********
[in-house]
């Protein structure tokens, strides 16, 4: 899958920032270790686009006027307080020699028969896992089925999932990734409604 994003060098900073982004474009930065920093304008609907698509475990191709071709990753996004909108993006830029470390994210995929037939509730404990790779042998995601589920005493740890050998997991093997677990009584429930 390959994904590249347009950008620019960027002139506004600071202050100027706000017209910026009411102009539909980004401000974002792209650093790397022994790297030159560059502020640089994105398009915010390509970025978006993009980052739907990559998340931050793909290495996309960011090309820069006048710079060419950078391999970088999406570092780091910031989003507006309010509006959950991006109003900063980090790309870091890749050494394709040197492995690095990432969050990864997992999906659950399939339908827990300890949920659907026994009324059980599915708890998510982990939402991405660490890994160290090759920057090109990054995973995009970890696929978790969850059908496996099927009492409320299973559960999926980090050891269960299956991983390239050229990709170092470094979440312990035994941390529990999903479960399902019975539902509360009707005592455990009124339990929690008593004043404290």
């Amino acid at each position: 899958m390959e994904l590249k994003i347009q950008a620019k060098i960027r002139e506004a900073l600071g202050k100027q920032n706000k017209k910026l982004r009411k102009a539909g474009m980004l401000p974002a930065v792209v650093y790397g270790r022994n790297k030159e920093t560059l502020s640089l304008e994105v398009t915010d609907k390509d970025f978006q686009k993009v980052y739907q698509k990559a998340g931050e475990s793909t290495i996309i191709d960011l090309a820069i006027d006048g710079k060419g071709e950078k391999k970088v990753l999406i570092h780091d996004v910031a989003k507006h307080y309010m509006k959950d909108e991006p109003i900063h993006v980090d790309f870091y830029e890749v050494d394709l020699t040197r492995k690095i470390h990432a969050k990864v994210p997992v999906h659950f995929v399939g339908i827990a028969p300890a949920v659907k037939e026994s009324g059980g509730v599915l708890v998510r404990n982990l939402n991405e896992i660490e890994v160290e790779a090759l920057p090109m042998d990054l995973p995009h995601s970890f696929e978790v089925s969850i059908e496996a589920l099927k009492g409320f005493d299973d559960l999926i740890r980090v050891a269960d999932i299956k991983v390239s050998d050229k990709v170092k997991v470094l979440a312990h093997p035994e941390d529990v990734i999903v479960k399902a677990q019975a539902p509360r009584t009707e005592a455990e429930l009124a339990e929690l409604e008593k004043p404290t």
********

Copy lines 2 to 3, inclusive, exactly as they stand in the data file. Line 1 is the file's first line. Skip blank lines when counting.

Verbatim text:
């Protein structure tokens, strides 16, 4: 899958920032270790686009006027307080020699028969896992089925999932990734409604 994003060098900073982004474009930065920093304008609907698509475990191709071709990753996004909108993006830029470390994210995929037939509730404990790779042998995601589920005493740890050998997991093997677990009584429930 390959994904590249347009950008620019960027002139506004600071202050100027706000017209910026009411102009539909980004401000974002792209650093790397022994790297030159560059502020640089994105398009915010390509970025978006993009980052739907990559998340931050793909290495996309960011090309820069006048710079060419950078391999970088999406570092780091910031989003507006309010509006959950991006109003900063980090790309870091890749050494394709040197492995690095990432969050990864997992999906659950399939339908827990300890949920659907026994009324059980599915708890998510982990939402991405660490890994160290090759920057090109990054995973995009970890696929978790969850059908496996099927009492409320299973559960999926980090050891269960299956991983390239050229990709170092470094979440312990035994941390529990999903479960399902019975539902509360009707005592455990009124339990929690008593004043404290």
């Amino acid at each position: 899958m390959e994904l590249k994003i347009q950008a620019k060098i960027r002139e506004a900073l600071g202050k100027q920032n706000k017209k910026l982004r009411k102009a539909g474009m980004l401000p974002a930065v792209v650093y790397g270790r022994n790297k030159e920093t560059l502020s640089l304008e994105v398009t915010d609907k390509d970025f978006q686009k993009v980052y739907q698509k990559a998340g931050e475990s793909t290495i996309i191709d960011l090309a820069i006027d006048g710079k060419g071709e950078k391999k970088v990753l999406i570092h780091d996004v910031a989003k507006h307080y309010m509006k959950d909108e991006p109003i900063h993006v980090d790309f870091y830029e890749v050494d394709l020699t040197r492995k690095i470390h990432a969050k990864v994210p997992v999906h659950f995929v399939g339908i827990a028969p300890a949920v659907k037939e026994s009324g059980g509730v599915l708890v998510r404990n982990l939402n991405e896992i660490e890994v160290e790779a090759l920057p090109m042998d990054l995973p995009h995601s970890f696929e978790v089925s969850i059908e496996a589920l099927k009492g409320f005493d299973d559960l999926i740890r980090v050891a269960d999932i299956k991983v390239s050998d050229k990709v170092k997991v470094l979440a312990h093997p035994e941390d529990v990734i999903v479960k399902a677990q019975a539902p509360r009584t009707e005592a455990e429930l009124a339990e929690l409604e008593k004043p404290t």